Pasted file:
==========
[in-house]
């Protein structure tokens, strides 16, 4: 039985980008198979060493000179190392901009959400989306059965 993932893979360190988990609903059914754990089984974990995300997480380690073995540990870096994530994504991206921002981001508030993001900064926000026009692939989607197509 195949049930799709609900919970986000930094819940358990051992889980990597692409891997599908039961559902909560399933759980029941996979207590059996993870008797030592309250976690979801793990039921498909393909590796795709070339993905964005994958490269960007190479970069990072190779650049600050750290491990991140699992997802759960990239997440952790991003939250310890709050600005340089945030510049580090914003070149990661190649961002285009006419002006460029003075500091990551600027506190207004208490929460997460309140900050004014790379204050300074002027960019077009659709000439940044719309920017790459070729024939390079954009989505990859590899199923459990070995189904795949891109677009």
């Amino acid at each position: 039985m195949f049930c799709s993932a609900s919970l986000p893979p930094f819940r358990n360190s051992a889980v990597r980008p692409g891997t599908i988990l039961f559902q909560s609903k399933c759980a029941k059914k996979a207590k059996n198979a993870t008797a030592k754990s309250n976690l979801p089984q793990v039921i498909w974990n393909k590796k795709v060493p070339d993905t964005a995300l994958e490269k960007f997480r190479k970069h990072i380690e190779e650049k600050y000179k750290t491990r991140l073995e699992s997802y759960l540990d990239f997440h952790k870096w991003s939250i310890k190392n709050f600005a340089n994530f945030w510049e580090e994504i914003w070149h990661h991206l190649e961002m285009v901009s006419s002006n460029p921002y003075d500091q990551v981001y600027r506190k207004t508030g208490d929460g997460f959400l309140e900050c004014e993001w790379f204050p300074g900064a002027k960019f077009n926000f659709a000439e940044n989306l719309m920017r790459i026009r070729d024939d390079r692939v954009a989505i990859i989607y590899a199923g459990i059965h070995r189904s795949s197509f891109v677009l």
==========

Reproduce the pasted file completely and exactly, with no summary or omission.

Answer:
[in-house]
């Protein structure tokens, strides 16, 4: 039985980008198979060493000179190392901009959400989306059965 993932893979360190988990609903059914754990089984974990995300997480380690073995540990870096994530994504991206921002981001508030993001900064926000026009692939989607197509 195949049930799709609900919970986000930094819940358990051992889980990597692409891997599908039961559902909560399933759980029941996979207590059996993870008797030592309250976690979801793990039921498909393909590796795709070339993905964005994958490269960007190479970069990072190779650049600050750290491990991140699992997802759960990239997440952790991003939250310890709050600005340089945030510049580090914003070149990661190649961002285009006419002006460029003075500091990551600027506190207004208490929460997460309140900050004014790379204050300074002027960019077009659709000439940044719309920017790459070729024939390079954009989505990859590899199923459990070995189904795949891109677009």
């Amino acid at each position: 039985m195949f049930c799709s993932a609900s919970l986000p893979p930094f819940r358990n360190s051992a889980v990597r980008p692409g891997t599908i988990l039961f559902q909560s609903k399933c759980a029941k059914k996979a207590k059996n198979a993870t008797a030592k754990s309250n976690l979801p089984q793990v039921i498909w974990n393909k590796k795709v060493p070339d993905t964005a995300l994958e490269k960007f997480r190479k970069h990072i380690e190779e650049k600050y000179k750290t491990r991140l073995e699992s997802y759960l540990d990239f997440h952790k870096w991003s939250i310890k190392n709050f600005a340089n994530f945030w510049e580090e994504i914003w070149h990661h991206l190649e961002m285009v901009s006419s002006n460029p921002y003075d500091q990551v981001y600027r506190k207004t508030g208490d929460g997460f959400l309140e900050c004014e993001w790379f204050p300074g900064a002027k960019f077009n926000f659709a000439e940044n989306l719309m920017r790459i026009r070729d024939d390079r692939v954009a989505i990859i989607y590899a199923g459990i059965h070995r189904s795949s197509f891109v677009l």